The liveliest students on my Modernism undergraduate course this year are women who are taking creative writing courses as a significant part of their overall English Literature degree scheme.  So Lily Briscoe becomes a role model for their own creative endeavours, and Woolf is an extraordinarily suggestive reservoir of stylistic possibilities to them.  As creative writing begins to shoulder out traditional literary study (I often feel that our generation of academics may probably be the very last literary critics as such), I think that Woolf will be the modernist writer who can best hold her own in that process.

3.What, for you, is the single most memorable or interesting Virginia Woolf sentence (other than the December 1910 statement), and why?

I’ve always been much taken by this fragment of a sentence from early in To the Lighthouse, as Mrs Ramsay and Charles Tansley walk to town together: ‘a man digging in a drain stopped digging, and looked at her; let his arm fall down and look at her’.  There’s always a man digging in modernism (compare the ‘man with the hat’ who ‘regretfully plung[es] his spade in the earth’ in Joyce’s Portrait of the Artist); and I suspect that middle-class experience in Woolf, more specifically, always has to be validated by some working-class gaze or activity.  My family were ‘diggers’, though underground as miners rather than on the surface, which I suppose is why I am attuned to this motif.  There are in fact more mentions of miners and mining in Woolf’s fiction than you might expect.

4.How do you see your own work on or around Woolf developing over the next five years?

Well, I don’t usually work on Woolf specifically, but I would at some point like to test out my hunch or hypothesis that William Morris and his communist politics are an important background presence across her fiction.  We know that Clarissa Parry and Sally Seton had read Morris at Bourton (and founded a society to abolish private property in the light of that reading); and more generally 1920s London is certainly haunted by the 1880s across that book.  Moreover, I sense that every Thames-side scene or memory in Woolf’s fiction (Dalloway, Lighthouse, Waves) is secretly inhabited by the utopian upriver Thames trip undertaken in Morris’s News from Nowhere.  So could one conjure a communist or utopian Woolf out of this?  It would be worth a try.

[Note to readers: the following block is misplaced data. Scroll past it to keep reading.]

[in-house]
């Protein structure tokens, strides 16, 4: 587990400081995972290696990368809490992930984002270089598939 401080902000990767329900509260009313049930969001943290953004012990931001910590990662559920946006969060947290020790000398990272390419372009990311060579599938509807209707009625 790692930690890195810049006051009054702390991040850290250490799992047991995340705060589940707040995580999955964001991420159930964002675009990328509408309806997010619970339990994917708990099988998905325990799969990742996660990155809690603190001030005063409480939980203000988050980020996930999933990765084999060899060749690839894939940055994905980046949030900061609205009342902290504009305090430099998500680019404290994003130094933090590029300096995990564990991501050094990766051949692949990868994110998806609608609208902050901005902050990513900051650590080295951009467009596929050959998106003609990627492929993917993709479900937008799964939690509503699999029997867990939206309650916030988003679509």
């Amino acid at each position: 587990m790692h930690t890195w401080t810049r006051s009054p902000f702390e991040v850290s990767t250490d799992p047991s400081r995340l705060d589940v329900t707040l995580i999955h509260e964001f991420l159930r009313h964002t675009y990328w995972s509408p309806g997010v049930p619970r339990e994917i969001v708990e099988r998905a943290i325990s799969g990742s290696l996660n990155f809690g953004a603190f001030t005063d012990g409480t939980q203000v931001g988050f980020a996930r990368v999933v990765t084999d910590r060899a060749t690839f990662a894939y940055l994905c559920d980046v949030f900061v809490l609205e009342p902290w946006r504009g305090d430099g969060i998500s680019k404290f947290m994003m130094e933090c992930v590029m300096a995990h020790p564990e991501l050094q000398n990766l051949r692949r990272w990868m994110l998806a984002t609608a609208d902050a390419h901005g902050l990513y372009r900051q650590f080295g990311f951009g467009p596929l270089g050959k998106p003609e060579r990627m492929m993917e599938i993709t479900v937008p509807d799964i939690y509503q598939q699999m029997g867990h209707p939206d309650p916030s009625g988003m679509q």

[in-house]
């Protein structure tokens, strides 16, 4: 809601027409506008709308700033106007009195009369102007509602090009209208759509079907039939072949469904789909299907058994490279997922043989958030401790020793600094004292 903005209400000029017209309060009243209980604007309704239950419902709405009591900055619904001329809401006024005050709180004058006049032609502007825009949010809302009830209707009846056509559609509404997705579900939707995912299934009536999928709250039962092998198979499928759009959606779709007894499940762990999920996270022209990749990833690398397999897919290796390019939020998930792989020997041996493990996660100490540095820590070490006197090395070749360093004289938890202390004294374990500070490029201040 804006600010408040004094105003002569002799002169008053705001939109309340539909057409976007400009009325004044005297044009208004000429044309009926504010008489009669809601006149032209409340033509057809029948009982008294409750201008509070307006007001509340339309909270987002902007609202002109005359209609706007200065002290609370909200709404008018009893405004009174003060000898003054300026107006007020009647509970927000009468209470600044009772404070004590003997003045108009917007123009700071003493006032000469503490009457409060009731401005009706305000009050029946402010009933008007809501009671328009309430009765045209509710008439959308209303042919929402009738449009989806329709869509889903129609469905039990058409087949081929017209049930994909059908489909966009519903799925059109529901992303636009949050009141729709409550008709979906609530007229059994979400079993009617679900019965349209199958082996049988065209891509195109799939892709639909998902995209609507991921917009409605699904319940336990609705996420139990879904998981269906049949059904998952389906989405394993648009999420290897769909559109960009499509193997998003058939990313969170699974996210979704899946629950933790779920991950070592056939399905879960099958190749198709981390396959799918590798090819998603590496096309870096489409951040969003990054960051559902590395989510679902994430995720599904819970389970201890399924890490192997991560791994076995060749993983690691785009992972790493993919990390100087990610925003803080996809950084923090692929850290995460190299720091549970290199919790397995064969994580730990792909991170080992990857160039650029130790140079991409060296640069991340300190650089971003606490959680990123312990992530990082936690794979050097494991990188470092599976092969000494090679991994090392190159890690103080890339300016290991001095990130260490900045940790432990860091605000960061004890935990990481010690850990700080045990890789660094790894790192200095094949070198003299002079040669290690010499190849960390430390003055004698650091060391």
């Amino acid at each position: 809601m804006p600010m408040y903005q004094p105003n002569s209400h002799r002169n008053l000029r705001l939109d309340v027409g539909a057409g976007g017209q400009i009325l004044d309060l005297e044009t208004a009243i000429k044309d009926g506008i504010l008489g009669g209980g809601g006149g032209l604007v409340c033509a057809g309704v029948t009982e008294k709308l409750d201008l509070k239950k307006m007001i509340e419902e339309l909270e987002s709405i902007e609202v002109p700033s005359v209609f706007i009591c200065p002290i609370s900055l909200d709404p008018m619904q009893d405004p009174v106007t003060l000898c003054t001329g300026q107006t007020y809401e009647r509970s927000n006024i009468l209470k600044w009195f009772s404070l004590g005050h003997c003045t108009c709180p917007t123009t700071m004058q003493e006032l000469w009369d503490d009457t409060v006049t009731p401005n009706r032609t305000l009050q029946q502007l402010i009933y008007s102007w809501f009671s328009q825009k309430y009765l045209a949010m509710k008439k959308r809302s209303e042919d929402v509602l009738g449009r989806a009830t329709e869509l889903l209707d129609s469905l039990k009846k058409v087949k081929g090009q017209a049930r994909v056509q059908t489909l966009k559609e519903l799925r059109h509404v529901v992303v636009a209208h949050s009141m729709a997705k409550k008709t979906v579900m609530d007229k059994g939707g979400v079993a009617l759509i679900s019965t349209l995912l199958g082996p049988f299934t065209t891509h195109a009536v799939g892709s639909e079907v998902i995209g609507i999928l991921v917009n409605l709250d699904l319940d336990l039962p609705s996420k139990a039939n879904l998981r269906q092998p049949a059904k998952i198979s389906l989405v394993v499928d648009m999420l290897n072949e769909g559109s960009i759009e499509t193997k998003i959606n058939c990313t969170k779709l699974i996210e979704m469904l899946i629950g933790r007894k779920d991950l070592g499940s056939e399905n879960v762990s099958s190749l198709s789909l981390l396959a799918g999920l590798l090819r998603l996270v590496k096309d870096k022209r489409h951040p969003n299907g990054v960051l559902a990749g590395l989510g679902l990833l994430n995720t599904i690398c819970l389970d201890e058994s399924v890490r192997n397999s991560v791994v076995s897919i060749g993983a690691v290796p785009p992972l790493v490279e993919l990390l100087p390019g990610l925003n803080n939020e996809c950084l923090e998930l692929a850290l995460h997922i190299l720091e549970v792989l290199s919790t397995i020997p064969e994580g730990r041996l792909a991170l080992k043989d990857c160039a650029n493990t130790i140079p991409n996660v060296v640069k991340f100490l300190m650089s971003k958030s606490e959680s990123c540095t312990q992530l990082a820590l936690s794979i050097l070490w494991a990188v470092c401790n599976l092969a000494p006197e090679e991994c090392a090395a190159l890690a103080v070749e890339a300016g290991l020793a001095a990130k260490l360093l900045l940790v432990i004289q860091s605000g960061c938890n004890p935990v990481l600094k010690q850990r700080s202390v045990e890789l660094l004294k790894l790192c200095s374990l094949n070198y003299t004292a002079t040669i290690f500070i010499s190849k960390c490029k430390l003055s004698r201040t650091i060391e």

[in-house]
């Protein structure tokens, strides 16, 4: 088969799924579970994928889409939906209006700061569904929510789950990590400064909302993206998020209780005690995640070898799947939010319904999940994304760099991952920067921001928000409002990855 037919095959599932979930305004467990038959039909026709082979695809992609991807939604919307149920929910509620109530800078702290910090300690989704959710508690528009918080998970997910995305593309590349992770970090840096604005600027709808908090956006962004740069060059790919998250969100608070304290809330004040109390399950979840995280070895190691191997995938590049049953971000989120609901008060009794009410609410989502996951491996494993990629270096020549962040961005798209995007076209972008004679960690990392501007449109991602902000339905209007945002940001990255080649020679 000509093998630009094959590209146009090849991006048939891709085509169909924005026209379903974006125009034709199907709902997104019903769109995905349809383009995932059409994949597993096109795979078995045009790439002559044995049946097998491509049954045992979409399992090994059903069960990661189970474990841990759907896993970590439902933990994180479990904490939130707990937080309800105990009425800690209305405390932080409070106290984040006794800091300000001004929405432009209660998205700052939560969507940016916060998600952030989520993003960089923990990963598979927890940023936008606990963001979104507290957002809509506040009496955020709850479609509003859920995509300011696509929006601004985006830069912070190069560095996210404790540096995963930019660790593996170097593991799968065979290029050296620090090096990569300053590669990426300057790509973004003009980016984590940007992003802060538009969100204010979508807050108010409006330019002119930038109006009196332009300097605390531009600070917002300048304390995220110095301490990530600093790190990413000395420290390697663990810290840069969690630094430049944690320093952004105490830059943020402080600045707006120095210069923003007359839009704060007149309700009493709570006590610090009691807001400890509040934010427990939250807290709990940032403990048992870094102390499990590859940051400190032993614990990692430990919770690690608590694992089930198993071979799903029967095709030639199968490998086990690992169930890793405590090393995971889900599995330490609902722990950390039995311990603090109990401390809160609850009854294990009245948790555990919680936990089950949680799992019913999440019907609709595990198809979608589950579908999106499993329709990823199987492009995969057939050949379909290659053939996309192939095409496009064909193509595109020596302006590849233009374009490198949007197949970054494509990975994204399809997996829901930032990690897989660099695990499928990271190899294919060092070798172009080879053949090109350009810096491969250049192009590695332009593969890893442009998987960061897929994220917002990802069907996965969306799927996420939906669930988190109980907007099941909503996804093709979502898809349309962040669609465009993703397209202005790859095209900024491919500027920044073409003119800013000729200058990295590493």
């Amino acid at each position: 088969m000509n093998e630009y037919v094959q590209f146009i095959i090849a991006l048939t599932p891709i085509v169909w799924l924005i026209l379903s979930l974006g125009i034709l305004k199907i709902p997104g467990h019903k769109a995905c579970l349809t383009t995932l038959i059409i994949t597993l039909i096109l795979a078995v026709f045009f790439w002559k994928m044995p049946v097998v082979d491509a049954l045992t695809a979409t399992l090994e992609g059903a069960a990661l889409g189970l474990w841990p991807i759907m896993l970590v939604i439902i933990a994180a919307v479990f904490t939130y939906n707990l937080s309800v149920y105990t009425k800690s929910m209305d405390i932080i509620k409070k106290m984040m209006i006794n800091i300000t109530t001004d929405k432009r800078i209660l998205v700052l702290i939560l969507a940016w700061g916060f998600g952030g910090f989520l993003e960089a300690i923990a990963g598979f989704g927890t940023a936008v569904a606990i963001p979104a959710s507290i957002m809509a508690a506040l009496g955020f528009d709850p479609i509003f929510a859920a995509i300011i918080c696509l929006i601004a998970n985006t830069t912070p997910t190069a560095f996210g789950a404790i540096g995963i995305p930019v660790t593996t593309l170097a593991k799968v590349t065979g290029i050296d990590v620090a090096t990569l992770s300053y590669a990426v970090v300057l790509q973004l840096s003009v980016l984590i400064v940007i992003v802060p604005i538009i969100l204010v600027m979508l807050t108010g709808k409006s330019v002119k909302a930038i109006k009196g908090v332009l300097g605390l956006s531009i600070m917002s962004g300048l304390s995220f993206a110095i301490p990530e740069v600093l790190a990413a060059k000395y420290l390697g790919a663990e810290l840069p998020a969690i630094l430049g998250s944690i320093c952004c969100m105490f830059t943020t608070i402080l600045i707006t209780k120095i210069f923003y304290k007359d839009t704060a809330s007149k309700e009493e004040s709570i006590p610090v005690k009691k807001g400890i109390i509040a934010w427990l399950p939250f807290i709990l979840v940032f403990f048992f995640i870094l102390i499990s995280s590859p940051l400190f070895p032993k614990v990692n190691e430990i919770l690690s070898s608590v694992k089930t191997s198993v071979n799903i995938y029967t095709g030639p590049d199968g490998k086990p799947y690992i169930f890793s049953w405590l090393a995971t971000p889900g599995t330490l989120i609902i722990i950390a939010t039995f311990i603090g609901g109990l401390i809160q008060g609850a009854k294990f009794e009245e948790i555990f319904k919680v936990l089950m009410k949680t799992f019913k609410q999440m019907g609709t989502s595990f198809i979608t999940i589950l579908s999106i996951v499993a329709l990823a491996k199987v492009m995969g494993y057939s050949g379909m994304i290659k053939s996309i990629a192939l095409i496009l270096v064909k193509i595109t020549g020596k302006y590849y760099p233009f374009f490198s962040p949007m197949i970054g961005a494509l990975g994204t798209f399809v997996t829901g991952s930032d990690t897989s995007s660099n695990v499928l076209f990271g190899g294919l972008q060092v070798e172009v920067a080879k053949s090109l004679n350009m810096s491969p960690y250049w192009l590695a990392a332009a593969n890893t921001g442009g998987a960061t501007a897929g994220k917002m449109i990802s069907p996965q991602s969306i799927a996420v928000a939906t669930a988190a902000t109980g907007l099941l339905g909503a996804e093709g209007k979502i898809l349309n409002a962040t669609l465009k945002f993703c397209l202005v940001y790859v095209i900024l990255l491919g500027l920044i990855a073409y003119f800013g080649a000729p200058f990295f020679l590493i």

Sunday, 2 March 2014

New edited Woolf collection

I'm glad to announce that my new edited collection, Virginia Woolf and December 1910: Studies in Rhetoric and Context, is now published from Illuminati Books.  I hope you'll agree with me that it's a very fine looking volume indeed, and I'm sure you'll find the contents every bit as impressive as the physical appearance of the volume itself.

We intend to use this blog to allow the contributors to the volume - all of them well-respected scholars of Woolf and/or modernism - to reflect further on the state and direction of Woolf studies.  So keep tuning in for interesting developments in the days ahead!  Contributors are: Elizabeth Abel, Rachel Bowlby, Pamela L. Caughie, Melba Cuddy-Keane, Maria DiBattista, Terry Eagleton, Christine Froula, Jane Goldman, Suzette Henke, Claire Kahane, Stephen Kern, Alison Light, Tony Pinkney, Suzanne Raitt, Christopher Reed, Susan Sellers, Brenda Silver, Peter Stansky, Masami Usui.

Makiko Minow-Pinkney